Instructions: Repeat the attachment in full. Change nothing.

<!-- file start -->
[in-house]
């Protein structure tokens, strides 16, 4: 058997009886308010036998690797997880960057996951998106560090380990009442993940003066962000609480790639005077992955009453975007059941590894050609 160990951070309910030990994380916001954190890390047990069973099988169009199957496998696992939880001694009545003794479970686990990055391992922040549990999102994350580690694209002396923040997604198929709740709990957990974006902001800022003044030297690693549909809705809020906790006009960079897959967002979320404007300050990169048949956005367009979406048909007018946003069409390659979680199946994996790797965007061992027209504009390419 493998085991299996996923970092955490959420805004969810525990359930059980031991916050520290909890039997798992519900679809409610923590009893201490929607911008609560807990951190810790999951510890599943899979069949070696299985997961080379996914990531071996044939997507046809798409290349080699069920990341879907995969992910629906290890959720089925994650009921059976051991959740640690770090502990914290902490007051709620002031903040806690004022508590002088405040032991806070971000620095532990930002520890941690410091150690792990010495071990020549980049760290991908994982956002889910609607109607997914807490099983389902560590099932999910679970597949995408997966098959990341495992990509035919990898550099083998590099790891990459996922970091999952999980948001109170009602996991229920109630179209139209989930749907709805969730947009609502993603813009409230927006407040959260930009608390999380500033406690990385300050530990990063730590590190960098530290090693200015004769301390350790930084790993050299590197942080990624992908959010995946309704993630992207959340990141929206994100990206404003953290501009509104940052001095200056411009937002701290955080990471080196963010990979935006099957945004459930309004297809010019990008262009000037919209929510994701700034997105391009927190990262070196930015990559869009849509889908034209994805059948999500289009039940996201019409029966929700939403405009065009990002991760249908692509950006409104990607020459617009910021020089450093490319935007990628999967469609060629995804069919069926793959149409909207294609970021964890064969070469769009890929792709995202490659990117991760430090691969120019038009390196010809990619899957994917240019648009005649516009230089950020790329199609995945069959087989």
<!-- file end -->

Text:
[in-house]
């Protein structure tokens, strides 16, 4: 058997009886308010036998690797997880960057996951998106560090380990009442993940003066962000609480790639005077992955009453975007059941590894050609 160990951070309910030990994380916001954190890390047990069973099988169009199957496998696992939880001694009545003794479970686990990055391992922040549990999102994350580690694209002396923040997604198929709740709990957990974006902001800022003044030297690693549909809705809020906790006009960079897959967002979320404007300050990169048949956005367009979406048909007018946003069409390659979680199946994996790797965007061992027209504009390419 493998085991299996996923970092955490959420805004969810525990359930059980031991916050520290909890039997798992519900679809409610923590009893201490929607911008609560807990951190810790999951510890599943899979069949070696299985997961080379996914990531071996044939997507046809798409290349080699069920990341879907995969992910629906290890959720089925994650009921059976051991959740640690770090502990914290902490007051709620002031903040806690004022508590002088405040032991806070971000620095532990930002520890941690410091150690792990010495071990020549980049760290991908994982956002889910609607109607997914807490099983389902560590099932999910679970597949995408997966098959990341495992990509035919990898550099083998590099790891990459996922970091999952999980948001109170009602996991229920109630179209139209989930749907709805969730947009609502993603813009409230927006407040959260930009608390999380500033406690990385300050530990990063730590590190960098530290090693200015004769301390350790930084790993050299590197942080990624992908959010995946309704993630992207959340990141929206994100990206404003953290501009509104940052001095200056411009937002701290955080990471080196963010990979935006099957945004459930309004297809010019990008262009000037919209929510994701700034997105391009927190990262070196930015990559869009849509889908034209994805059948999500289009039940996201019409029966929700939403405009065009990002991760249908692509950006409104990607020459617009910021020089450093490319935007990628999967469609060629995804069919069926793959149409909207294609970021964890064969070469769009890929792709995202490659990117991760430090691969120019038009390196010809990619899957994917240019648009005649516009230089950020790329199609995945069959087989």